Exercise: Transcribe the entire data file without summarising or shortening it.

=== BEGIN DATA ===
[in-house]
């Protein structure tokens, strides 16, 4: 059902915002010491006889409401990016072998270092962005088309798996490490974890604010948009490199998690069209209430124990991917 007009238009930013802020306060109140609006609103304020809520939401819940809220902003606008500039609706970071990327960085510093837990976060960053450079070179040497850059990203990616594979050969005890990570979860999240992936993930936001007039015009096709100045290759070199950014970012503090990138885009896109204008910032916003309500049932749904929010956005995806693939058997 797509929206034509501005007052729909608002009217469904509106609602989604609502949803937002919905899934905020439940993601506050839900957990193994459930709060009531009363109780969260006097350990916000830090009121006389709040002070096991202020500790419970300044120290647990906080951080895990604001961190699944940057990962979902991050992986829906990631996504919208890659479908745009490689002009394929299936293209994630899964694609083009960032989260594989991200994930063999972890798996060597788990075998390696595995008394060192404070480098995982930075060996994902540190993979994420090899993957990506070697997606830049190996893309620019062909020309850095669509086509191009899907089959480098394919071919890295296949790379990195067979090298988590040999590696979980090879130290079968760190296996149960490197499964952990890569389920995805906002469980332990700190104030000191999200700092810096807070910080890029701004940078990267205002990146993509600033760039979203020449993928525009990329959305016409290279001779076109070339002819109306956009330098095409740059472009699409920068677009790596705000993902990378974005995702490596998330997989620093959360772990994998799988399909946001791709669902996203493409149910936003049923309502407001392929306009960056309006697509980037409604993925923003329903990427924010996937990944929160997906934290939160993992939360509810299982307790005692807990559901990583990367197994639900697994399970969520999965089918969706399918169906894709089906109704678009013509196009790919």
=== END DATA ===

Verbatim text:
[in-house]
């Protein structure tokens, strides 16, 4: 059902915002010491006889409401990016072998270092962005088309798996490490974890604010948009490199998690069209209430124990991917 007009238009930013802020306060109140609006609103304020809520939401819940809220902003606008500039609706970071990327960085510093837990976060960053450079070179040497850059990203990616594979050969005890990570979860999240992936993930936001007039015009096709100045290759070199950014970012503090990138885009896109204008910032916003309500049932749904929010956005995806693939058997 797509929206034509501005007052729909608002009217469904509106609602989604609502949803937002919905899934905020439940993601506050839900957990193994459930709060009531009363109780969260006097350990916000830090009121006389709040002070096991202020500790419970300044120290647990906080951080895990604001961190699944940057990962979902991050992986829906990631996504919208890659479908745009490689002009394929299936293209994630899964694609083009960032989260594989991200994930063999972890798996060597788990075998390696595995008394060192404070480098995982930075060996994902540190993979994420090899993957990506070697997606830049190996893309620019062909020309850095669509086509191009899907089959480098394919071919890295296949790379990195067979090298988590040999590696979980090879130290079968760190296996149960490197499964952990890569389920995805906002469980332990700190104030000191999200700092810096807070910080890029701004940078990267205002990146993509600033760039979203020449993928525009990329959305016409290279001779076109070339002819109306956009330098095409740059472009699409920068677009790596705000993902990378974005995702490596998330997989620093959360772990994998799988399909946001791709669902996203493409149910936003049923309502407001392929306009960056309006697509980037409604993925923003329903990427924010996937990944929160997906934290939160993992939360509810299982307790005692807990559901990583990367197994639900697994399970969520999965089918969706399918169906894709089906109704678009013509196009790919």